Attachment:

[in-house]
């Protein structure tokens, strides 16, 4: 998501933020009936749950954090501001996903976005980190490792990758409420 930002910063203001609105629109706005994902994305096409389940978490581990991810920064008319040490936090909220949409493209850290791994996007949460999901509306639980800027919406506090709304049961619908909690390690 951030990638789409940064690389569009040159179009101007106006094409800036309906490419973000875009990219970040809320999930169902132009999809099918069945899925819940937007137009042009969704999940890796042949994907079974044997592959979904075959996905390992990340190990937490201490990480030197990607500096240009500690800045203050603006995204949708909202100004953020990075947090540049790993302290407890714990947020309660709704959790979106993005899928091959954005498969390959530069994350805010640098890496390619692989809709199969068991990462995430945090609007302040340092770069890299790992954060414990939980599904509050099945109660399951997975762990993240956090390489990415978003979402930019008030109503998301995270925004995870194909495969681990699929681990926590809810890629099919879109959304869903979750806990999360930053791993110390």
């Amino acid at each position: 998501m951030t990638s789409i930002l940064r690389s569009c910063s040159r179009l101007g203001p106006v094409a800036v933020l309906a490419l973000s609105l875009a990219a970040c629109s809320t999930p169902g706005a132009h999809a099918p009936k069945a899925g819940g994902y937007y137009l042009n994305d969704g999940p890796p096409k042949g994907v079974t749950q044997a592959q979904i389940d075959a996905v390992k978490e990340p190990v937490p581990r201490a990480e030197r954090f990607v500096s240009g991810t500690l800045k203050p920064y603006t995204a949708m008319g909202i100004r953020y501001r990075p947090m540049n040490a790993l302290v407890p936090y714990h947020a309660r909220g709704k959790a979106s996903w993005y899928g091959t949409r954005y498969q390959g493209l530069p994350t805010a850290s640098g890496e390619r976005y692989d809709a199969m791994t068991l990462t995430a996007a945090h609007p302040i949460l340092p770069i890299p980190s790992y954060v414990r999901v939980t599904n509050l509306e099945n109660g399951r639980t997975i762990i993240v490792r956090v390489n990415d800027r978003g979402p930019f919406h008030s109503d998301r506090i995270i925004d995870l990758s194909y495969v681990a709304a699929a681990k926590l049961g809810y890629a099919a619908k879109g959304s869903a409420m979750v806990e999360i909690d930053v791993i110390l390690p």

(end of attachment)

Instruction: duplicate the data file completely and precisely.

[in-house]
């Protein structure tokens, strides 16, 4: 998501933020009936749950954090501001996903976005980190490792990758409420 930002910063203001609105629109706005994902994305096409389940978490581990991810920064008319040490936090909220949409493209850290791994996007949460999901509306639980800027919406506090709304049961619908909690390690 951030990638789409940064690389569009040159179009101007106006094409800036309906490419973000875009990219970040809320999930169902132009999809099918069945899925819940937007137009042009969704999940890796042949994907079974044997592959979904075959996905390992990340190990937490201490990480030197990607500096240009500690800045203050603006995204949708909202100004953020990075947090540049790993302290407890714990947020309660709704959790979106993005899928091959954005498969390959530069994350805010640098890496390619692989809709199969068991990462995430945090609007302040340092770069890299790992954060414990939980599904509050099945109660399951997975762990993240956090390489990415978003979402930019008030109503998301995270925004995870194909495969681990699929681990926590809810890629099919879109959304869903979750806990999360930053791993110390």
């Amino acid at each position: 998501m951030t990638s789409i930002l940064r690389s569009c910063s040159r179009l101007g203001p106006v094409a800036v933020l309906a490419l973000s609105l875009a990219a970040c629109s809320t999930p169902g706005a132009h999809a099918p009936k069945a899925g819940g994902y937007y137009l042009n994305d969704g999940p890796p096409k042949g994907v079974t749950q044997a592959q979904i389940d075959a996905v390992k978490e990340p190990v937490p581990r201490a990480e030197r954090f990607v500096s240009g991810t500690l800045k203050p920064y603006t995204a949708m008319g909202i100004r953020y501001r990075p947090m540049n040490a790993l302290v407890p936090y714990h947020a309660r909220g709704k959790a979106s996903w993005y899928g091959t949409r954005y498969q390959g493209l530069p994350t805010a850290s640098g890496e390619r976005y692989d809709a199969m791994t068991l990462t995430a996007a945090h609007p302040i949460l340092p770069i890299p980190s790992y954060v414990r999901v939980t599904n509050l509306e099945n109660g399951r639980t997975i762990i993240v490792r956090v390489n990415d800027r978003g979402p930019f919406h008030s109503d998301r506090i995270i925004d995870l990758s194909y495969v681990a709304a699929a681990k926590l049961g809810y890629a099919a619908k879109g959304s869903a409420m979750v806990e999360i909690d930053v791993i110390l390690p």